Every time I meet someone new there is the obligatory pronouncing of my name, followed by another two or three pronunciations on my part, but slower. Followed by a word that my name rhymes with. And then the new person I just met [regardless of race / ethnic composition] will say it out loud, like they’re trying red wine and gurgling it around in their mouth. And then after she’s slowly said it a few times the obligatory comment about it follow …. ” …. that’s so …. [eyes squinting, brows furrowed, head tilted to the side like a confused dog waiting for a treat] …. e x o t i c.” Every time an Amanda and Jim meet, do they try each other’s names like this? Like a sommelier? I doubt it. After 28 years of being alive, and 26 years of pronouncing it and needing to hear everyone’s opinion (which, I actually don’t give two shits about), I may just start going by my coffee name all the time. I like my real name too much and find it too special for people with vanilla names to call it ‘exotic’ and then deny me money for my education because I have to check the box for ‘white’ because Iranians don’t get a box. [Image by Yto Barrada]
Yes, Yes, Long Live Beirut in Every Cell of My Body. But these days, I keep thinking about living in Tunisia تونس …… #missingbeirut #whatabouttunis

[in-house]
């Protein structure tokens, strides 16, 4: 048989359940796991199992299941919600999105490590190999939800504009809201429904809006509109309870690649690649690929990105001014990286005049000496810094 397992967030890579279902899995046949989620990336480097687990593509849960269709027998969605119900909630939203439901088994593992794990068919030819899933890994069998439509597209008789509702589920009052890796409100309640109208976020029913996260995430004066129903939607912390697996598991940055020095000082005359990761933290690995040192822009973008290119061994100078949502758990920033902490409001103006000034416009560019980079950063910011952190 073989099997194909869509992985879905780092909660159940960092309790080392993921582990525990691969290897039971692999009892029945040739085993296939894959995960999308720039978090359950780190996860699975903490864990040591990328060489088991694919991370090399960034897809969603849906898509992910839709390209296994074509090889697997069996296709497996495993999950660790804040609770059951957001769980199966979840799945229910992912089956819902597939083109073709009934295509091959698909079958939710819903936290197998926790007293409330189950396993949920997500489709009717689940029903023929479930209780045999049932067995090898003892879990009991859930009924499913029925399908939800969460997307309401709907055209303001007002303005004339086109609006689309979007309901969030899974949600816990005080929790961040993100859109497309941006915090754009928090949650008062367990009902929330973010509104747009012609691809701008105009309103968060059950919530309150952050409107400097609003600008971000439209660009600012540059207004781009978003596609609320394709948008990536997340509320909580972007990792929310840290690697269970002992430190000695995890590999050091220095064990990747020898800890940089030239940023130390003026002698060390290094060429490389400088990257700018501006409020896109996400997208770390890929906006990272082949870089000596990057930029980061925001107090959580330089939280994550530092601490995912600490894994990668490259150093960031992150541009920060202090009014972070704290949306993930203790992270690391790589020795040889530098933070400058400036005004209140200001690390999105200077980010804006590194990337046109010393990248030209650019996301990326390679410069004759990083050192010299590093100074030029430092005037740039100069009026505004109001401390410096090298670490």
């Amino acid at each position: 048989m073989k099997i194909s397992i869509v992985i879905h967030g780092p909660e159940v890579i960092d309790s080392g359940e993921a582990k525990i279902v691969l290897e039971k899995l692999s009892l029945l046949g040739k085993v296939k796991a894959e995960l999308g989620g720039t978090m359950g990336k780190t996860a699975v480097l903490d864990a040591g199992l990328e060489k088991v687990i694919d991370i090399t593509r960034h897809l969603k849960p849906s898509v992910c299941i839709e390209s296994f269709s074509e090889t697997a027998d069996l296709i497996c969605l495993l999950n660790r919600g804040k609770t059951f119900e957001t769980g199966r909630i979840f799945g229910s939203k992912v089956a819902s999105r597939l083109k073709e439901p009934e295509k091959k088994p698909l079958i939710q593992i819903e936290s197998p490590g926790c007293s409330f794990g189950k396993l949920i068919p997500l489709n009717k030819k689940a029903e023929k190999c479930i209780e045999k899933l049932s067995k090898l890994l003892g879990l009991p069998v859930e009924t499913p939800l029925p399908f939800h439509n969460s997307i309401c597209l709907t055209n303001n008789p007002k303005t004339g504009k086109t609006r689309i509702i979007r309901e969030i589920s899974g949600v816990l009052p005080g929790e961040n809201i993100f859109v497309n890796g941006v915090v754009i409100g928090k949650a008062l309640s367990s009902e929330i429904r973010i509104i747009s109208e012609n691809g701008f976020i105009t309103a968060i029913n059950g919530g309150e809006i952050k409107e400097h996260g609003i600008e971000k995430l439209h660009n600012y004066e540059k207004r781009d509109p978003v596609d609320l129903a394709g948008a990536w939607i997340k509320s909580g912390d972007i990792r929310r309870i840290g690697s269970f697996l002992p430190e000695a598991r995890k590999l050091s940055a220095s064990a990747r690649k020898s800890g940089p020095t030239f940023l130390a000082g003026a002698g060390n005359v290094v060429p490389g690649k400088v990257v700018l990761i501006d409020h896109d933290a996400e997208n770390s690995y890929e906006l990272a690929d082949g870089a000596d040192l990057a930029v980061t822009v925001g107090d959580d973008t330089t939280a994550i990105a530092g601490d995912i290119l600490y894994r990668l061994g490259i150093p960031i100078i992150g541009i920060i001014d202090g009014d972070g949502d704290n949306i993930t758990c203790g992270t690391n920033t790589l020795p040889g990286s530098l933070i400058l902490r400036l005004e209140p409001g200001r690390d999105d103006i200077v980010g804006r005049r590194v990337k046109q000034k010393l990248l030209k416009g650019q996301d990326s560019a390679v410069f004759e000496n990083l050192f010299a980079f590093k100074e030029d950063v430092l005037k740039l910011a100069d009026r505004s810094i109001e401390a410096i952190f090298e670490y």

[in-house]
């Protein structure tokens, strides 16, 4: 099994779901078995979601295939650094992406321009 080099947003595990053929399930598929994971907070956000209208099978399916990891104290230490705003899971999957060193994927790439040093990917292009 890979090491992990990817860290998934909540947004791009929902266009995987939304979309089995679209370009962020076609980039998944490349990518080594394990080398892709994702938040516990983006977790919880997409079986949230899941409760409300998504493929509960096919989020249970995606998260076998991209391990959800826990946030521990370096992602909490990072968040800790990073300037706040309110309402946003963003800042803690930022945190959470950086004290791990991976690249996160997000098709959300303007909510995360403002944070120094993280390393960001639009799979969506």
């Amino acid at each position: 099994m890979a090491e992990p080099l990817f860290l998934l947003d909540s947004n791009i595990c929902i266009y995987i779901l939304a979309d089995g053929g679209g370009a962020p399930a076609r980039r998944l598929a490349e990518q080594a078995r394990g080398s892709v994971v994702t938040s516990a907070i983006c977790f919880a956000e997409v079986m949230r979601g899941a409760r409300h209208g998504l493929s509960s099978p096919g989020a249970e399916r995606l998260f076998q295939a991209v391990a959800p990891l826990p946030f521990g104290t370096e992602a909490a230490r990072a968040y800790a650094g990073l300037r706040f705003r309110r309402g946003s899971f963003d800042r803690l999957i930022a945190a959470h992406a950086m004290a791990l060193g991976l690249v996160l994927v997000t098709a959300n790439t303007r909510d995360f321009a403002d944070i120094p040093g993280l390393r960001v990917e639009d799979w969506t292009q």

When today I read a vacuous phrase like “the Western mind” — or “the Iranian mind,” “the Arab Mind” or “the Muslim Mind,” for that matter — I cringe. I wonder what “the Western mind” can mean when reading the Persian version of a Pakistani philosopher’s English prose composed in Germany on an aspect of Islamic philosophy that was particular to Iran? Look at the itinerary of a philosopher like Allameh Iqbal; think about a vastly learned and deeply caring intellect like Amir Hossein Aryanpour. Where is “the Western mind” in those variegated geographies of learning, and where “the Eastern mind”? What could they possibly mean?
Plato and Aristotle have had a life in Arabic and Persian entirely alien to the colonial codification of “Western philosophy” — and the only effective way to make the foreign echoes of that idea familiar is to make the familiar tropes of “Western philosophy” foreign.
— Hamid Dabashi, "Found in Translation" via The New York Times Opinionator, c/o globalwarmist
#missingiran #nostalgique [via farsizaban: Iran Air Tickets from 1958]